"I see myself as more of a helpful person than a salesperson," he says. "I don't like to push and sell to people -- and not so much to angry people."
Jason Ratcliff says he liked the good pay and competitive nature of his work as a service adviser at an Infiniti dealership. Working with angry, demanding -- and even irrational -- customers, though, was something else.
"You had to go ridiculously above and beyond just to satisfy customers and the management," he says. "I had to base my work performance on the full perspective of the customer," even if that customer was unreasonable.
Because he had no interest in vehicle sales, Ratcliff, 34, didn't see a path to advancement at the dealership. He also became dissatisfied with the commission-based elements of his pay package.
"There wasn't any consistency," Ratcliff says. "It was a very highly stressful position."
Neil Mosbarger says he devoted a lot of time to gaining the trust of his customers at the Nissan and Honda dealerships where he worked as a service adviser. Too much time, his managers told him.
Although he racked up high scores for customer satisfaction, Mosbarger says, his bosses "wanted the fastest and most effective person that will sell anything, whether [the customer] needed it or not. And I was not one to be that way.
"Did it affect my paycheck greatly compared to others? Absolutely," says Mosbarger, 54. "But I was not a money-motivated person, which is probably not conducive to that type of position."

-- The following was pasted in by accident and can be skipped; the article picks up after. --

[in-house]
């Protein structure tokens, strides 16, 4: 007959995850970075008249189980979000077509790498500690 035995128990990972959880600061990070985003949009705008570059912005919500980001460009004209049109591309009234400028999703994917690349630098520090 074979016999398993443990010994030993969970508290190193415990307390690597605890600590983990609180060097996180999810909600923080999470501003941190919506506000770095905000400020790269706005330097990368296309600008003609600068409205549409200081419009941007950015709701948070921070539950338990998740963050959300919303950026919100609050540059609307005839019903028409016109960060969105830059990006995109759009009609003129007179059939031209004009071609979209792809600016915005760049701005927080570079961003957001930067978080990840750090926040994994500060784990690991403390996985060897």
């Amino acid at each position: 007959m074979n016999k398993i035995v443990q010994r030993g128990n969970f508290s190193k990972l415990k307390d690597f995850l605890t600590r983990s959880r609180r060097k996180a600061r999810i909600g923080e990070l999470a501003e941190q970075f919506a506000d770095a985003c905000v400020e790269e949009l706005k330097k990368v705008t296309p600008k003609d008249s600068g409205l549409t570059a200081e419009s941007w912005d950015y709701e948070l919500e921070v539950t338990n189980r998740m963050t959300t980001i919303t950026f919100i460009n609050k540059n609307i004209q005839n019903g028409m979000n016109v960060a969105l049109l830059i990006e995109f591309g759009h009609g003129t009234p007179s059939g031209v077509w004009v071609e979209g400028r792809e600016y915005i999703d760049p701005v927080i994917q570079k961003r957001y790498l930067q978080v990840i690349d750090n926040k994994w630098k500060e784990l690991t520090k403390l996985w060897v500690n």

Mosbarger also grew dissatisfied with his long hours and low commission-based pay.
"You didn't get raises -- you didn't get much of anything, except a hard time," Mosbarger says, adding that managers "very rarely said anything good to you."
When he concluded that his bosses wanted him to be a salesperson, not a service person, he quit. Looking back, he says, "I'm not sure how I stayed as long as I did."
For Chad Price, service adviser was a good job for someone who didn't have a college degree and liked working with people.
But after 13 years, he was fed up with resentful customers, few vacation or sick days, and limits on his family time caused by the demands of his job. His managers defined the quality of his work solely by his customer satisfaction score, says Price, 44. They determined his annual bonus by the amount of service work and parts he had sold.
He felt pressure to upsell to trusting customers. "In the back of your mind, you're thinking: "I've got to get my numbers up,'" he says. "It came to the point where I couldn't take pride in my job."
Price has gone back to college to complete his bachelor's degree in criminal justice. He wants to become a police officer.
In the early 2000s, Ian Anderson recalls, franchised dealerships stepped up their competition with aftermarket stores for service and parts sales. That included a shift in the pay of service advisers to a greater focus on sales commissions, he says.
It was a big change.
Previously, Anderson, 40, says, "there wasn't as much of an emphasis to try to sell everything. You sold what a customer could afford and you sold what they needed. You didn't feel pressured to do things that weren't in line with what you believed in."
Under commission-based pay plans at the Honda and Toyota dealerships where he worked, other service advisers sought to sell such things as transmission flushes and fuel induction services to new-vehicle owners. He knew such work was seldom essential. He didn't like what the adviser's job had become.
At the repair shop he now operates, Anderson says he wants to give his customers affordable options. He says, "My thing was to open a shop where I would be transparent."